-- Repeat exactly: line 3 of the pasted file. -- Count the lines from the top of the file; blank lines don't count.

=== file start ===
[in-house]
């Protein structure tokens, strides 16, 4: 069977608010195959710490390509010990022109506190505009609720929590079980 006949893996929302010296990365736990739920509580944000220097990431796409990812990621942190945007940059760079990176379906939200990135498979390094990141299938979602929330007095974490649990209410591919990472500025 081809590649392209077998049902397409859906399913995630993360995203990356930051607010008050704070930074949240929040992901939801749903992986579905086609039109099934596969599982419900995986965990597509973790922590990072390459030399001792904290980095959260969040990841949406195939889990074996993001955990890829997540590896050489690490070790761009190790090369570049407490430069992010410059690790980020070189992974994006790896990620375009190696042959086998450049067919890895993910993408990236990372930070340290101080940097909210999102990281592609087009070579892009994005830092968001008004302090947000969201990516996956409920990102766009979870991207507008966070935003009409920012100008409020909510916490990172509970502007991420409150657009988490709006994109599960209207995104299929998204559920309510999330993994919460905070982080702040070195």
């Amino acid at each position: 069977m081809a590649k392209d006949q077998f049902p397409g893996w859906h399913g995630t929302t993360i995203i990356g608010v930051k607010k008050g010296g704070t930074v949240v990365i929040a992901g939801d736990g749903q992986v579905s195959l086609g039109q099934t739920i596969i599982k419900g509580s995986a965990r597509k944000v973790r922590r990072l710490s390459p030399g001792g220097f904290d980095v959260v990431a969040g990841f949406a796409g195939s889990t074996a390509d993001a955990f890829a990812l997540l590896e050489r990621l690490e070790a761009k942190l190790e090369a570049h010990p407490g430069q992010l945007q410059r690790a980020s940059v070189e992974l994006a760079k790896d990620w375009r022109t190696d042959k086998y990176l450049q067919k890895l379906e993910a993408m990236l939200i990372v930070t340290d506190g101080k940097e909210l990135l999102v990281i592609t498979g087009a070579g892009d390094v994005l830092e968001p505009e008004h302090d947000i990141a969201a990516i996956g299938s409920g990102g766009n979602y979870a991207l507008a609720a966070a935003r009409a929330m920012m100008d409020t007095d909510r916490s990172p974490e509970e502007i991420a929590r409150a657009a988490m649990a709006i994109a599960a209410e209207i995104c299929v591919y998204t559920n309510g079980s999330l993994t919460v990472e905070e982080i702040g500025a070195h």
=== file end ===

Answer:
């Amino acid at each position: 069977m081809a590649k392209d006949q077998f049902p397409g893996w859906h399913g995630t929302t993360i995203i990356g608010v930051k607010k008050g010296g704070t930074v949240v990365i929040a992901g939801d736990g749903q992986v579905s195959l086609g039109q099934t739920i596969i599982k419900g509580s995986a965990r597509k944000v973790r922590r990072l710490s390459p030399g001792g220097f904290d980095v959260v990431a969040g990841f949406a796409g195939s889990t074996a390509d993001a955990f890829a990812l997540l590896e050489r990621l690490e070790a761009k942190l190790e090369a570049h010990p407490g430069q992010l945007q410059r690790a980020s940059v070189e992974l994006a760079k790896d990620w375009r022109t190696d042959k086998y990176l450049q067919k890895l379906e993910a993408m990236l939200i990372v930070t340290d506190g101080k940097e909210l990135l999102v990281i592609t498979g087009a070579g892009d390094v994005l830092e968001p505009e008004h302090d947000i990141a969201a990516i996956g299938s409920g990102g766009n979602y979870a991207l507008a609720a966070a935003r009409a929330m920012m100008d409020t007095d909510r916490s990172p974490e509970e502007i991420a929590r409150a657009a988490m649990a709006i994109a599960a209410e209207i995104c299929v591919y998204t559920n309510g079980s999330l993994t919460v990472e905070e982080i702040g500025a070195h």